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Open Source Hardware Gets CES Cred

At last week’s Consumer Electronics Show in Las Vegas, we again had the opportunity to witness how much the ideas behind open source are changing industries outside of software. I say this because open source hardware was much in evidence at this year’s event.

The press is taking note. In their coverage of CES, Adweek posted an article on an impressive mobile 3D mapping device being made by Occipital.

“All of this is made possible because Occipital is participating in a trend of open source hardware which is changing the way that startups operate. They focus on creating a stable piece of hardware and rely on the development community to extract its full potential for practical application.”

Christopher Clark talks about open source hardware

Christopher Clark, Director of Information Technology, SparkFun Electronics

This is a trend with the potential to eventually change hardware as radically as the various open source licenses have changed software. Indeed, it’s already making changes — and the concept isn’t just being adopted by small startups either.

For example, one of the biggest stories at this year’s CES was the abundance of wearable tech products being introduced, with big tech players hyping them as the next big thing. One of the items introduced was Warp, a $149 open source electronics board intended to help developers design wearable products. It’s made by embedded hardware maker Freescale, which with 17 billion semiconductor chips in use globally, is no small player in the hardware world.

Open source hardware has been around for a while, but until recently, the concept has been a tough sell. However, anyone with knowledge of open source software will recognize the underlying philosophy as familiar territory, as pointed out by Christopher Clark at this year’s All Things Open conference.

“There is a lot of overlap between open source software and open source hardware. They’re almost identical. All that meaty stuff in the middle, the big things like free distribution, free redistribution, not limiting based on a specific group of people or a field of endeavor or things like that. That is almost all completely consistent, almost verbatim, in the definitions of each”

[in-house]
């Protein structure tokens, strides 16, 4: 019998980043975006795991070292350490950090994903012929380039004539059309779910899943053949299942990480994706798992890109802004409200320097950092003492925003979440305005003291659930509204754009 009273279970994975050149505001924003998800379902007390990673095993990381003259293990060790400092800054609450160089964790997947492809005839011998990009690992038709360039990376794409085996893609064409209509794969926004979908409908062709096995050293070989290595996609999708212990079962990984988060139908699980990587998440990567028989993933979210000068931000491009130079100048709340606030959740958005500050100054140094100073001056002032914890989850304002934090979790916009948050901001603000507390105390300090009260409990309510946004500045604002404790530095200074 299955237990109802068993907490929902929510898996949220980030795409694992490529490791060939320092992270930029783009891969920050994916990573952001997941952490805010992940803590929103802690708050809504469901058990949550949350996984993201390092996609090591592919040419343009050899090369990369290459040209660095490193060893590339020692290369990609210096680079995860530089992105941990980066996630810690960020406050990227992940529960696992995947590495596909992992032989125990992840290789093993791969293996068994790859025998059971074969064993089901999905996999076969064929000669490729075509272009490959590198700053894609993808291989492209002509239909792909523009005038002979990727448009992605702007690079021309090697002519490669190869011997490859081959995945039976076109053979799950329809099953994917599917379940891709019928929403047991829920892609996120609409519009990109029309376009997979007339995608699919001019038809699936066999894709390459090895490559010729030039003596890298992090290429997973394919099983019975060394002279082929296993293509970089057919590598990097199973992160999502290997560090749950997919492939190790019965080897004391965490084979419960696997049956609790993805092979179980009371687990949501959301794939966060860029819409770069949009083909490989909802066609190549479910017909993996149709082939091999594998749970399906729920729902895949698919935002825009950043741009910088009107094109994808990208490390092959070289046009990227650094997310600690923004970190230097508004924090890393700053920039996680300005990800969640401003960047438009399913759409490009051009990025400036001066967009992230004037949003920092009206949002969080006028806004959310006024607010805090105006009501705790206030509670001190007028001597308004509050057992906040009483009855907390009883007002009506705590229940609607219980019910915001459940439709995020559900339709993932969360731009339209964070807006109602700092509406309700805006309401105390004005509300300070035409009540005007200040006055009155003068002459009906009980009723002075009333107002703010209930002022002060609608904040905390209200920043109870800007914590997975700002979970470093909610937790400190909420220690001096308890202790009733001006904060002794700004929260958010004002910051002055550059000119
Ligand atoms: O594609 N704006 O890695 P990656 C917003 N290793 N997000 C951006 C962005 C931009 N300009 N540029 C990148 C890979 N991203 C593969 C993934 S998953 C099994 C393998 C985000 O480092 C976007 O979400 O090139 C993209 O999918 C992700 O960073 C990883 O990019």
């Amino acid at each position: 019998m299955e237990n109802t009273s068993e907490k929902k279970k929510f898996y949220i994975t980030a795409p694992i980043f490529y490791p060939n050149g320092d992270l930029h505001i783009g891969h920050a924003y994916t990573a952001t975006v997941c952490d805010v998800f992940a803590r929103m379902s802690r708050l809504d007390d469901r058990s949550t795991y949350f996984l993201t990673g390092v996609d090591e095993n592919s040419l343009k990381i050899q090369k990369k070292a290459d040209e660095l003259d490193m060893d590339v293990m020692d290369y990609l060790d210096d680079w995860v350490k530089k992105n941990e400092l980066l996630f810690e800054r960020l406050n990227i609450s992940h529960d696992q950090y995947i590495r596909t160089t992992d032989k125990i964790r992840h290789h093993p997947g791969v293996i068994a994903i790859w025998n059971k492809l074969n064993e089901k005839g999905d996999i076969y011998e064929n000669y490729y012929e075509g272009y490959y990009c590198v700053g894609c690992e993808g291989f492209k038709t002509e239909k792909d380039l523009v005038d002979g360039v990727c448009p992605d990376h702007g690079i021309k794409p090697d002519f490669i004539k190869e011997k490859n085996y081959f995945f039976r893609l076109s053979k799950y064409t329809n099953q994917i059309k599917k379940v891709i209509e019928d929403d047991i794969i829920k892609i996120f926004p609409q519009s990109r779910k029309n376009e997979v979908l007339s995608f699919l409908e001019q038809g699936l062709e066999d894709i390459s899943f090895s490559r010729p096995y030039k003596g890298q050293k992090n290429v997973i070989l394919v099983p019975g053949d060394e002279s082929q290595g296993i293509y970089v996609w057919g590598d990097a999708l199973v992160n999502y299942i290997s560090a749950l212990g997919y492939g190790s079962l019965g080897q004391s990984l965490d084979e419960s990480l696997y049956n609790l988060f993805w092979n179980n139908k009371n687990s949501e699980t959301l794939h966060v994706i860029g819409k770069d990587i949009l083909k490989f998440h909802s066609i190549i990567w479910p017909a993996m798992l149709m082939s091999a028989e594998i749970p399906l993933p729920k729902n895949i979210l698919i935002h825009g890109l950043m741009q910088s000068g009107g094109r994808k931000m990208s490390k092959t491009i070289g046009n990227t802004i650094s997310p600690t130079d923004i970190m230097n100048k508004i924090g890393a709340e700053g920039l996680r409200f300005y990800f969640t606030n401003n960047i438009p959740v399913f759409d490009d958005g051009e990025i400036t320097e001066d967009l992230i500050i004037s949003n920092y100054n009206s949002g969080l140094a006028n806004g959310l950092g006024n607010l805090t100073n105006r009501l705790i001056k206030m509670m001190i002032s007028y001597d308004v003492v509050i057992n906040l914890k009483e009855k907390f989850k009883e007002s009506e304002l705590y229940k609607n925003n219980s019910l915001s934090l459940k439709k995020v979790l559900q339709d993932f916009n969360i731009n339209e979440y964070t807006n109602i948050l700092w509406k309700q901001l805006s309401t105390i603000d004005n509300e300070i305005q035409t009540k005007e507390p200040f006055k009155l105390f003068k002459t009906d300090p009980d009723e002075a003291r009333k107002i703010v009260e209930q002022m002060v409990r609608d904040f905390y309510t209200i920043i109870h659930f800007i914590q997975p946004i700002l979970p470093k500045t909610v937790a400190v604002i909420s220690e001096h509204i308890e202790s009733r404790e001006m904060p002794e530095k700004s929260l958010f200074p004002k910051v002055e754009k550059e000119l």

Clark is the Director of Information Technology for Boulder, Colorado based SparkFun Electronics, an online retailer of electronic components and gadgets, much of which they design and produce. Both Clark and SparkFun are big proponents of the open source hardware concept. So much so that everything produced in-house is released under an open source license.

Clark noted that in spite of the similarities between open sourcing software and hardware, there are differences. After all, although hardware and software go together like bread and butter, they are very different animals.

“The biggest difference … is that it [hardware] is real. It is a physical thing and that is all the difference in the world. Software is something that can be created over and over again. they’re ones and zeros. We know this. This is why piracy is the way piracy is. But it’s a different game when it comes to hardware, because it’s a real thing and you need to manufacture it. You need atoms to rearrange and that’s a very different thing entirely.”

Open sourcing hardware means supplying the user with enough information so they can recreate the product on their own, which means a whole different way of looking at the “source”.

“The difference for hardware is that you’re not distributing source code; you’re distributing documentation. Documentation is the meat of open source hardware. In order for somebody to reproduce your software they need the source code. In order for somebody to reproduce your hardware, they need extensive documentation as to how that hardware is built.”

Because of this, open sourcing a hardware project usually requires more extra work than with software, where releasing as open source usually requires little more than deciding on what license to use and posting the source code somewhere.

“It’s a little easier, I think, to open source software, because you have your source code anyway. You just put it out there. With hardware, you have to go to the lengths of creating all this additional documentation, which you may have anyway to produce that hardware in house. But to go to the lengths needed to make it viable for somebody else to actually use is a lot of extra work.

“Where software documentation is easily ignored by lots of development teams, my own included, you just can’t do that [with hardware]. You can’t cut corners for open source hardware because it’s just not going to fly. You won’t be able to use it.”

Just as with open source software, there are a variety of open source hardware licensing schemes. For example, there are duel licensing plans which allow the free use of an open source device but which requires a license to redistribute. Some open source hardware vendors take a page from the Red Hat playbook and monetize their product by offering service and support. Then there’s open core, which is just as controversial with hardware as it’s been with software.

When Clark spoke about the open core model, he began by addressing the model as it applies to software.